I am a huge advocate of rescuing cats from shelters rather than buying them from breeders or pet shops. Every type of cat, of every age and every breed are available in a shelter somewhere. Only want a pedigree kitten? There will be one, somewhere, in a shelter! So why spend out hundreds of pounds when shelters are having to put down animals they can’t home? (Though really good shelters have no kill policies except due to severe illness.)
Pretty much every stereotype about shelter cats are untrue. They’re just as loving and adorable as any other cat out there – and the great thing about shelter cats is the staff/volunteers will want the match to work – so will evaluate the pet to check how they are with other animals, children, or specific people, and what kind of home would suit the cat best. Some are happy to be left home alone for longer periods of time, others need more attention. Many like to roam outside, while a few want to stay indoors pets. They will also flag up if there are any specific health care issues. It means when you take a cat home with you, you can have far more confidence that the pet will work with your personal circumstances, rather than taking a gamble.
Another reason to choose a shelter cat is it will keep more money in your pocket. Having an animal isn’t cheap, but when you pay the fee at the shelter, it usually covers a whole range of costs including neutering/spaying, vaccinations, flea and worm treatment, and the pet should also be micro chipped as well. My local shelter charges a £60 fee which covers all that, yet my vet charges £60 for a spay alone. What a bargain!
My “rescue” cats
Despite being a huge proponent of rescue animals – none of my three cats are actually from a shelter. But I didn’t buy them either. Two were strays that were found in not-so-great situations, and no possible owners came forward after searching. Even if owners had been located, I wouldn’t have been happy giving them back as they both showed signs of neglect in different ways. My third cat was a kitten that was dumped with someone who had large dogs, so couldn’t keep them (the original owner asked her to look after the kitten for the weekend, then never came back).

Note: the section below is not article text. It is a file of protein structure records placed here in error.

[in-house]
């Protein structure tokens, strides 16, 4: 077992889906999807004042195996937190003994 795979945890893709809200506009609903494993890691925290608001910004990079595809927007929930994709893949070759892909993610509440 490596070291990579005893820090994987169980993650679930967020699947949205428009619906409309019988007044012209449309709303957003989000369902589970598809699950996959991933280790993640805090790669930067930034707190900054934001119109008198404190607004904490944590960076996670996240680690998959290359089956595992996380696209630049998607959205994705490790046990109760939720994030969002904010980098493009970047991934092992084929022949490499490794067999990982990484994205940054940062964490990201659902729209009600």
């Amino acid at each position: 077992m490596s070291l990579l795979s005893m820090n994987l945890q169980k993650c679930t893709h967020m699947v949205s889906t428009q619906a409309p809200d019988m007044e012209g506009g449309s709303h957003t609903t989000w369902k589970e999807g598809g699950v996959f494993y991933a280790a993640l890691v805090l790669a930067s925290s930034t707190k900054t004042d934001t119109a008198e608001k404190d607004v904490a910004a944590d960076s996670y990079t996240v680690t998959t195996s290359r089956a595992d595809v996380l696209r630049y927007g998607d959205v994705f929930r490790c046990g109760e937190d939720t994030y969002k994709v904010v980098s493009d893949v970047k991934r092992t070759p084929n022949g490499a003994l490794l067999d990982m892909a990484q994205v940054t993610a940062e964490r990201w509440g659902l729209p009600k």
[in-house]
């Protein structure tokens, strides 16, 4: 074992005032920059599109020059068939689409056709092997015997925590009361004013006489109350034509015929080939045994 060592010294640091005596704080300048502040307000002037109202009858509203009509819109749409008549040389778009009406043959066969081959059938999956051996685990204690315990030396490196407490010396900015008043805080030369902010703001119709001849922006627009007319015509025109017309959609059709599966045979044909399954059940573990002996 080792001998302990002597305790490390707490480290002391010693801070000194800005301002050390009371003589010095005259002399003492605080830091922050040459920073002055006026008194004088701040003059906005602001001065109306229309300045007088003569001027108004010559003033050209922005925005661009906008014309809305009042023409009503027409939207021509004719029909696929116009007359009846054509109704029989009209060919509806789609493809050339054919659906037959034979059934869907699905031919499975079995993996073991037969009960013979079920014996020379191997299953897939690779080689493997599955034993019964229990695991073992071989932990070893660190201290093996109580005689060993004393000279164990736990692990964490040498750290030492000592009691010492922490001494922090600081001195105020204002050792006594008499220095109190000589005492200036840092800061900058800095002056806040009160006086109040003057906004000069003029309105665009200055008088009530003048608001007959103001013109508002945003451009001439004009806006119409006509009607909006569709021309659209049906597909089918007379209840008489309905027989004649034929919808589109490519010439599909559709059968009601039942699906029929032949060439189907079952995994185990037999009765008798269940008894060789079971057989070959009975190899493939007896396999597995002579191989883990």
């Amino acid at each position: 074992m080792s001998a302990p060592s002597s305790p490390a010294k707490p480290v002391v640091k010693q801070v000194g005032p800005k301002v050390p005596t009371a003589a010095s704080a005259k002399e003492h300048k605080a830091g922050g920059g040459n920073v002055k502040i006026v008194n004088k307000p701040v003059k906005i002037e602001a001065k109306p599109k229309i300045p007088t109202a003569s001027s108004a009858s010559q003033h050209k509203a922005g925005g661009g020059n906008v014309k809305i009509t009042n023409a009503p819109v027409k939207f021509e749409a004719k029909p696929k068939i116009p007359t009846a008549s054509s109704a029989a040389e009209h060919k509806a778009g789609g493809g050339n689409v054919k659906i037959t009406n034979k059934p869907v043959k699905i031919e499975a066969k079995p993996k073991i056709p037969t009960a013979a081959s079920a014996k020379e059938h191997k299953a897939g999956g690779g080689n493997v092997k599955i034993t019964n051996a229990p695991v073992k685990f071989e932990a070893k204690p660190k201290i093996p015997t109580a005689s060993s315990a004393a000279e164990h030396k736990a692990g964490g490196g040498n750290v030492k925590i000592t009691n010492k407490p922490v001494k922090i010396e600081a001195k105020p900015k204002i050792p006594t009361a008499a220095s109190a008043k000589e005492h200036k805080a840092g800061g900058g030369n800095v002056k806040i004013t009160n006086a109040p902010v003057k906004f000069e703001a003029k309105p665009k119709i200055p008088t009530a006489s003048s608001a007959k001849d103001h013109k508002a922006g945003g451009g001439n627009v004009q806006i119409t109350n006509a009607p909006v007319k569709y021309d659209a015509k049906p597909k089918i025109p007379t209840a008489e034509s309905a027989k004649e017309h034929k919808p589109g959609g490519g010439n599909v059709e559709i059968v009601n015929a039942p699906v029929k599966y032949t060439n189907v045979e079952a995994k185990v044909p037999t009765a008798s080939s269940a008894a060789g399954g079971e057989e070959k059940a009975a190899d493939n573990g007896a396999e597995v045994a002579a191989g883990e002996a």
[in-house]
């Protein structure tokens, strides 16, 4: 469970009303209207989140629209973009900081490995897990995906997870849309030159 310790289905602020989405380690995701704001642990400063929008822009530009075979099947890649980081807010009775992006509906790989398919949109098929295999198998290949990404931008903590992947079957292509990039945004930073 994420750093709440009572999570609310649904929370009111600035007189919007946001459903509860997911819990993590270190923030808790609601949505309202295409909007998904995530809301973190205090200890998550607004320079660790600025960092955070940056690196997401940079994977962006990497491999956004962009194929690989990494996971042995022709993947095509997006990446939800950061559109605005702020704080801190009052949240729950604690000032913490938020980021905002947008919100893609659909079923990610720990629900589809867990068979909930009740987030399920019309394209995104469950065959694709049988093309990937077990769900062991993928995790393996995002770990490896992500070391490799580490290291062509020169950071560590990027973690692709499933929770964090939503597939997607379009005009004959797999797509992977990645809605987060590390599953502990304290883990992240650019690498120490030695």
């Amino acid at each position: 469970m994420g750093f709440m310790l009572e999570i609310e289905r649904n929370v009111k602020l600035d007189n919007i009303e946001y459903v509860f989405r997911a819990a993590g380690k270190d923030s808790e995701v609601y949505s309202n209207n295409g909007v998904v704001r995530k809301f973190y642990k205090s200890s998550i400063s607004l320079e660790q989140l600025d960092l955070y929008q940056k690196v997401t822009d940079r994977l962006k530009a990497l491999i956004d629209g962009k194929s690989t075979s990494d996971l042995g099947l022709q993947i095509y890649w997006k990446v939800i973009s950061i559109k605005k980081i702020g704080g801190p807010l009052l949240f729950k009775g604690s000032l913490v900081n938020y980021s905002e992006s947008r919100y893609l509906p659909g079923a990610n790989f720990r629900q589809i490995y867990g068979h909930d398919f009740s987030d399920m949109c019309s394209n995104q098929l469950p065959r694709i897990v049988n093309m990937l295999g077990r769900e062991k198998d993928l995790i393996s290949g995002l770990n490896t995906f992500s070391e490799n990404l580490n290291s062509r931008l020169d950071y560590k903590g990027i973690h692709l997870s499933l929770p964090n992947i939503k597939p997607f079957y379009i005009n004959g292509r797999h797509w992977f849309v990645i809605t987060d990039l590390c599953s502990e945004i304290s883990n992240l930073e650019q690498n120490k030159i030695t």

My first cat, Button has come on such a long way. When I first got him I used to say he was ‘scared of life’ – jumping at every sound, and running away in terror if a man came near him. It took me a long time to gain his trust, but he’s now the most loving cat, always wanting cuddles and attention.
Bailey, the kitten who was dumped, is full of personality. He will only come to you when he chooses to, so you feel all the more privileged when he honours you with his presence. He gives adorable little head nods to people he’s feeling affectionate towards.
Pepper is my little eternal kitten – half the size of Bailey, who is almost half the size of Button! She’s full of sass, keeping the two boys in line, and constantly begging for treats – and is often found in random places (the bin, a cupboard, a box that’s half the size of her, and so on!)
Why Poppy’s Place?
Poppys Place is an animal rescue that have two bases – one in Colchester and the other in Dartford. They’re 100% non-destruct, and often take cats in that are hard to adopt. The love and care they have for the animals they rescue shines through everything they do (just read Sybil’s story here).
What am I doing to help them?
I’ve made a set of six fused glass coasters each with a different cat image on it, and I’m going to give 10% of every sale to Poppys Place. You can find the coasters on the Sparkly Place Fused Glass Facebook page.
They will make a lovely addition to any cat lovers home. And don’t worry, I haven’t forgotten dog lovers – they will be another set for them, with the same 10% going to Poppys Place.